A grouped foliage display.

Grouped Foliage Displays

Most people are seduced by a plant’s flowers, rather than by its foliage, and this is particularly true of houseplants. Many flow­ering plants are bought on impulse, seasonal plants that are chosen as short-term investments to brighten up the home.

Foliage plants, while not always the first choice, have a much longer lifes­pan, and these plants are indispensable in partially shaded rooms, where flowering plants rarely survive due to poor light. In this chapter, we concentrate on some of the smaller specimens that often look best when they are massed together in a group.

Plants like growing together because they give off water vapor, which makes the surrounding air humid and gives the plants a happier growing envi­ronment. From an aesthetic point of view, too, a group of well-thought-out plants will make a strong statement in a room and look much more imposing than a single plant sitting on its own.

One of the most important considerations when grouping dif­ferent plants together is to make sure you choose ones that originate from the same habitat — not only will forest ferns look odd set against desert cacti, but they need different growing conditions.

When you visit the garden center, you will soon discover that foliage plants are far more colorful and varied than you previously imagined. The rea­son for this is that when they are exhibited with flowering p ants, the brilliant color of the flowers detracts from their leaves, making them appear less spectacular. Only when you single out foliage plants on their own do you start to appreciate their immense variety — not only of color and size, but of leaf shape and form.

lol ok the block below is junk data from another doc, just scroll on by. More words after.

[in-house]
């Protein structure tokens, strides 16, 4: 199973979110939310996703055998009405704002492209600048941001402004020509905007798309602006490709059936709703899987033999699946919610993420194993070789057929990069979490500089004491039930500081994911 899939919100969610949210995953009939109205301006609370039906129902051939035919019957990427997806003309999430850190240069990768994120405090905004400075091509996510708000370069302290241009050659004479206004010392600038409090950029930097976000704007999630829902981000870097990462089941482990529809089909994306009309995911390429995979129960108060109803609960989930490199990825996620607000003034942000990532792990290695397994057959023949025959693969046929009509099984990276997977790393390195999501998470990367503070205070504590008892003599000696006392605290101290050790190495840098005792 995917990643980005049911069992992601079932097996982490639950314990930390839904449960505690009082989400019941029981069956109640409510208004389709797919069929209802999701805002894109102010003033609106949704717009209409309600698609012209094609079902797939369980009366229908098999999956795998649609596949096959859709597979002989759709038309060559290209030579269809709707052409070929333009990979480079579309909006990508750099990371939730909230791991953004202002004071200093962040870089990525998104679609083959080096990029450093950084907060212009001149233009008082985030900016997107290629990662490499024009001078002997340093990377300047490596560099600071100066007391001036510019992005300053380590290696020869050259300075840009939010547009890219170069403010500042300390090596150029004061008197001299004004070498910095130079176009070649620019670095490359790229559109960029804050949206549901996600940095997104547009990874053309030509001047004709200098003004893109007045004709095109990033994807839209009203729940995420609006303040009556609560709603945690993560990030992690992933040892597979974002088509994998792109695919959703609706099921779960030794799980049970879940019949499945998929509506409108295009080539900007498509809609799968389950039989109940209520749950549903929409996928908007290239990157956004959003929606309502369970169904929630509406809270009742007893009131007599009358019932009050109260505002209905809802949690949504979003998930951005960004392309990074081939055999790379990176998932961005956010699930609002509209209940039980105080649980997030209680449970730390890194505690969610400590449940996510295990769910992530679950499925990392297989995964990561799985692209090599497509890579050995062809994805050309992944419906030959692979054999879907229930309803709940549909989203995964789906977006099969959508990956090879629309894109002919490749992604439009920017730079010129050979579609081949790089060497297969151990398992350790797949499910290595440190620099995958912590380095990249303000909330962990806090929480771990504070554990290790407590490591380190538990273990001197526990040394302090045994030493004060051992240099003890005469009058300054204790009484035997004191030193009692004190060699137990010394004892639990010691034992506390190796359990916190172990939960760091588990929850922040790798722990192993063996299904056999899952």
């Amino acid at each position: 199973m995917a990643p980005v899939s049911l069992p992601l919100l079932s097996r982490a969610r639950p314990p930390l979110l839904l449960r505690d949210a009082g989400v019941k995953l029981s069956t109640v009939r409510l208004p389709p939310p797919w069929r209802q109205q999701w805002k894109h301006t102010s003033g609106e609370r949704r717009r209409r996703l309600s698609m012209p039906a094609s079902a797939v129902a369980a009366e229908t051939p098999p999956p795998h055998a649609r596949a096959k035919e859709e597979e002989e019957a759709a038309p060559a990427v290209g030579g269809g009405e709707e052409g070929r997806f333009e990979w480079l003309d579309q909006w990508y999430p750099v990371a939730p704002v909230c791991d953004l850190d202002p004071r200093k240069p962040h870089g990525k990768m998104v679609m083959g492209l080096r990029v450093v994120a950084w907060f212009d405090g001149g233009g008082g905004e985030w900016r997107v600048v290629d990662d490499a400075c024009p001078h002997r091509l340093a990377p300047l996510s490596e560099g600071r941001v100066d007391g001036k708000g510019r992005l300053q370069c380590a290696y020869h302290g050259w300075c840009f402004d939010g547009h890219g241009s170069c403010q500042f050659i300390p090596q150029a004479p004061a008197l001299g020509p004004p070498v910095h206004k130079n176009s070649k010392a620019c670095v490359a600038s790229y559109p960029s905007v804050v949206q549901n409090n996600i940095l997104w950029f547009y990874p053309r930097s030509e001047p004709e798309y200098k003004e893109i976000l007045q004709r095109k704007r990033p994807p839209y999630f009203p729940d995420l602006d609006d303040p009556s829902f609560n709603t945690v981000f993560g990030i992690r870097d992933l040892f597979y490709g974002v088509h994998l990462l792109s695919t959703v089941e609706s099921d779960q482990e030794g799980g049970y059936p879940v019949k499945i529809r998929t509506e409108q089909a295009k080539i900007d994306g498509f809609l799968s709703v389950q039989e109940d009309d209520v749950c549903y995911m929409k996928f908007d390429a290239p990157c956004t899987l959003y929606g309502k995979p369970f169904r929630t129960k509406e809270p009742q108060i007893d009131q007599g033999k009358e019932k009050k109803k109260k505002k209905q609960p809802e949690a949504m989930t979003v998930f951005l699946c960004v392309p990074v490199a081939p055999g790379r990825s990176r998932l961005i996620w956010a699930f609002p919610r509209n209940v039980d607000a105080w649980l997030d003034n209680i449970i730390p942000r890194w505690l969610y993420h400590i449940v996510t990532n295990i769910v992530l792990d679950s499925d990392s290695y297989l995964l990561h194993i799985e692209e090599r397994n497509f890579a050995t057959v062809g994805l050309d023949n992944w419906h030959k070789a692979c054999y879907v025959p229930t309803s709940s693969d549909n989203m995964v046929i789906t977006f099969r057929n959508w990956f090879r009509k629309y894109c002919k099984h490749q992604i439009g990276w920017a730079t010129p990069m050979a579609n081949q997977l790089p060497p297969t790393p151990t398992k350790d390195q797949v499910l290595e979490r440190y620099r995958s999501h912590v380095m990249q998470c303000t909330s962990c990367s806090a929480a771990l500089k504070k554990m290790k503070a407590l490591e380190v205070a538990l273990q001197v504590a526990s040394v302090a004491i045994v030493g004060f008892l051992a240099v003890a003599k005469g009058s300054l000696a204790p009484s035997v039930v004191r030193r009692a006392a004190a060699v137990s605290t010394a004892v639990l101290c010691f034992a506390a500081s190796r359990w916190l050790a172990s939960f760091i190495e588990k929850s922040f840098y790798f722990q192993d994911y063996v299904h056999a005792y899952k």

Colors range from the meadow green of maidenhair fern (Adiaritum raddianum) and golden-green of Scindapsus ‘Neon’ to the deep red of Rex begonias. When grouping different foliage plants, try to choose a variety of colors and forms for a really spectacular display. Large plants, such as the weeping fig (Ficus benjamina), will often benefit from being grouped with small variegated plants, such as the creeping fig (Ficus pumila ‘Sonny’), which is fringed with white.

Not only do variegated plants break up the monotony of the evergreen leaves, but the trailing habit of many varieties looks pretty spilling over the top of the container and is useful for concealing the bare soil sur­face. If possible, try to keep the smaller plants in their original pots, so that you can tend them on an individual basis. If they require extra height, support them on upturned flowerpots.

Trailing plants

The following plants have a trailing or creeping habit, making them suitable for displaying in a hanging basket:

Variegated leaves: Cape ivy (Senecio macroglossus), Creeping fig (Ficus pumila ‘Sonny’), Golden pothos (Epipremnum aureum), Ivy (Hedera cvs.), Pick-a-back plant (Tolmiea menziesii), Spider plant (Chlorophytum comosum), Tree philodendron (P. bipinnatifidum ‘Variegatum’), Wandering Jew (Tradescantia fluminensis ‘Albovittata’)